Hungary to poll citizens on support for EU sanctions against Russia

Hungary's Prime Minister Viktor Orban speaks
Hungary’s Prime Minister Viktor Orban speaks during a news conference on Sept. 16.
(Darko Vojinovic / Associated Press)

Hungary’s governing party says it wants to poll citizens on whether they support European Union sanctions imposed on Russia over its war in Ukraine.

The Fidesz caucus leader, Mate Kocsis, said at a news conference Thursday that the party plans to call for a “national consultation” on energy sanctions that he said had been decided on by the EU’s “Brussels elite.”

“The sanctions are causing harm. They are destroying Europe’s economy,” Kocsis said. “We have to convince European decision-makers, the members of the elite, that they shouldn’t maintain the energy sanctions because big problems will come out of it.”


The “national consultation” would be an informal survey available to every adult in Hungary, which can be returned by mail or filled out online.

Such surveys, issued several times by the governments of autocratic Prime Minister Viktor Orban since he came to power in 2010, have been criticized by pollsters and opposition parties for using biased and leading questions, and for having no binding legal relevance.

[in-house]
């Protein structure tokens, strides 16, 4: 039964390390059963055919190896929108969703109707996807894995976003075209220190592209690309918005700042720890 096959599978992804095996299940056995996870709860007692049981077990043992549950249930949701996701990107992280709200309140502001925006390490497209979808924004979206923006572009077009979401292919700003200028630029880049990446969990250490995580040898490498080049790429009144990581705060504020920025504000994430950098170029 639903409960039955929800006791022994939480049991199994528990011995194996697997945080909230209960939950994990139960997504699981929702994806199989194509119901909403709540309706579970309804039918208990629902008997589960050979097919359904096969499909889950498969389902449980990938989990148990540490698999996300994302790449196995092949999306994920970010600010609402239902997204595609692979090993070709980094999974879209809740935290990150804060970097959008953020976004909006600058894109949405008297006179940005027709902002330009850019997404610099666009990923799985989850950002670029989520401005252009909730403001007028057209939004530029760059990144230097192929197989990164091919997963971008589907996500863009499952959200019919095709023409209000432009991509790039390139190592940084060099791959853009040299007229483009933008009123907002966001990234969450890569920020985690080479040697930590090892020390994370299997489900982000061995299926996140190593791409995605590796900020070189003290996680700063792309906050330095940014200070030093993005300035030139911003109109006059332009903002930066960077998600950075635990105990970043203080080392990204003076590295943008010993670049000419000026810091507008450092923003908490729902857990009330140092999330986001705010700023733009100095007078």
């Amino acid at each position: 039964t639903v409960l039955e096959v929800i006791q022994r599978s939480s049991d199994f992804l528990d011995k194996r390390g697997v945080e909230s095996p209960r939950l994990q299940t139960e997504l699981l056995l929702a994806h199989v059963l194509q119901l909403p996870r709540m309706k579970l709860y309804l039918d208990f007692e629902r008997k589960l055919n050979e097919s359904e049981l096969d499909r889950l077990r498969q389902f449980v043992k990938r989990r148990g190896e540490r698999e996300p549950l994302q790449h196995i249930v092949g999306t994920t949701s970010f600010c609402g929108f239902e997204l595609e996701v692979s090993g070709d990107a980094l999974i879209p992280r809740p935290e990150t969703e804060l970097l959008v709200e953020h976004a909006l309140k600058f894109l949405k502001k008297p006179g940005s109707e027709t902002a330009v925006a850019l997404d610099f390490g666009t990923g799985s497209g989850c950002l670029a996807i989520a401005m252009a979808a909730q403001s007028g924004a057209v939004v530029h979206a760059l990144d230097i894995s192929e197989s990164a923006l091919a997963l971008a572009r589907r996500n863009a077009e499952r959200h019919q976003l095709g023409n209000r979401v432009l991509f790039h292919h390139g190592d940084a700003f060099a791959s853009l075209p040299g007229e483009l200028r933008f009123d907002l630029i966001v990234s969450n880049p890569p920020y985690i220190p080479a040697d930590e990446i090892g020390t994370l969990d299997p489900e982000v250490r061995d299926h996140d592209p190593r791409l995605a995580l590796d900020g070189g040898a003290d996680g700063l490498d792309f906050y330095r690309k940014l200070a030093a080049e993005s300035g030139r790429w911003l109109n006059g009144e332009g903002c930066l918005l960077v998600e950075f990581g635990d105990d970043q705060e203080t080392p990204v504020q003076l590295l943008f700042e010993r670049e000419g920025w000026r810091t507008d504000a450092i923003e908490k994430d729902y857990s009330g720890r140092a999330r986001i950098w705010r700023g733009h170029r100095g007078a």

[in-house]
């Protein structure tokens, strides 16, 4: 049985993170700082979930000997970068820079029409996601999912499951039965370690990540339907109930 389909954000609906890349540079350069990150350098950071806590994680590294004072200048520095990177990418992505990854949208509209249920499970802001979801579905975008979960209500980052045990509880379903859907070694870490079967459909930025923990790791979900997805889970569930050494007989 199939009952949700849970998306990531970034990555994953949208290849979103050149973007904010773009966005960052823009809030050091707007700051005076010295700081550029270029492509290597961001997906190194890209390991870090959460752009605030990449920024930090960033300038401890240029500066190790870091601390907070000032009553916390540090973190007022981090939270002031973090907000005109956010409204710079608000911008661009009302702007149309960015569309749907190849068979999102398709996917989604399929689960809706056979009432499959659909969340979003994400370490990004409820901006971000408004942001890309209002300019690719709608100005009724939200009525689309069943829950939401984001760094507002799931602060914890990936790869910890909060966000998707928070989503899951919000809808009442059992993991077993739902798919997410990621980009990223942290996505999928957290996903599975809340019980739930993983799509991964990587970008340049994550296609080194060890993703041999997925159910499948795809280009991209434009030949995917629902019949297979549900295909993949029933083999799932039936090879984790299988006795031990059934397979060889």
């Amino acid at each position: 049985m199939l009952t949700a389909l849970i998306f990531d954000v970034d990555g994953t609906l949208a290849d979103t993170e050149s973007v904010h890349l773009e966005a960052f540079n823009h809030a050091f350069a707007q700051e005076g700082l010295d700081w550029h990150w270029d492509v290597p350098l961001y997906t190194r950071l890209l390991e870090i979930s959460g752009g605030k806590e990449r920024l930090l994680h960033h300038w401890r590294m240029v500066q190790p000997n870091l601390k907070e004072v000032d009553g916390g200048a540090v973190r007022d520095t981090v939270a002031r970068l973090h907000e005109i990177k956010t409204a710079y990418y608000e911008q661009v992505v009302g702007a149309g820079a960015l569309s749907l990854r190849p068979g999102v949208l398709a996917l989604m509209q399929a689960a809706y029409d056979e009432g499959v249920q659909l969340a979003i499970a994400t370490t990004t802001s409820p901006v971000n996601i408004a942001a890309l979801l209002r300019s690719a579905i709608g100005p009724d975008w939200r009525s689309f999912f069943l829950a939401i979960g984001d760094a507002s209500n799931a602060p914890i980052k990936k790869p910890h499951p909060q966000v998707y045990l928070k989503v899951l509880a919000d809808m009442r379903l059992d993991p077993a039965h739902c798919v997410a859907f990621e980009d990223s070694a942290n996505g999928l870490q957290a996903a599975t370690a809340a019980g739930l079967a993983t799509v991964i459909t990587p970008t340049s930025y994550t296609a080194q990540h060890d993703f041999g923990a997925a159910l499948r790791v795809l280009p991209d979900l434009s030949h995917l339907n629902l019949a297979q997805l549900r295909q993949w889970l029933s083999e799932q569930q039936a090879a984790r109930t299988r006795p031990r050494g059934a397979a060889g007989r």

At the news conference, Kocsis acknowledged that the consultation is a “political tool” that the government can use in its debates with the EU over whether to extend or expand sanctions against Russia.

He said the government would decide on the timing of the survey.

Hungary’s government has vocally opposed EU sanctions against Moscow, arguing that they were doing more damage to European economies than to Russia. Budapest has also refused to supply neighboring Ukraine with weapons or to allow their transfer across its border with the embattled country.

Pro-government newspaper Magyar Nemzet on Wednesday reported that Orban — who for years has nurtured a close relationship with Russian President Vladimir Putin — had told a conference of Fidesz members that sanctions against Russia should be scrapped, and that doing so would curb inflation and cut gas prices in half.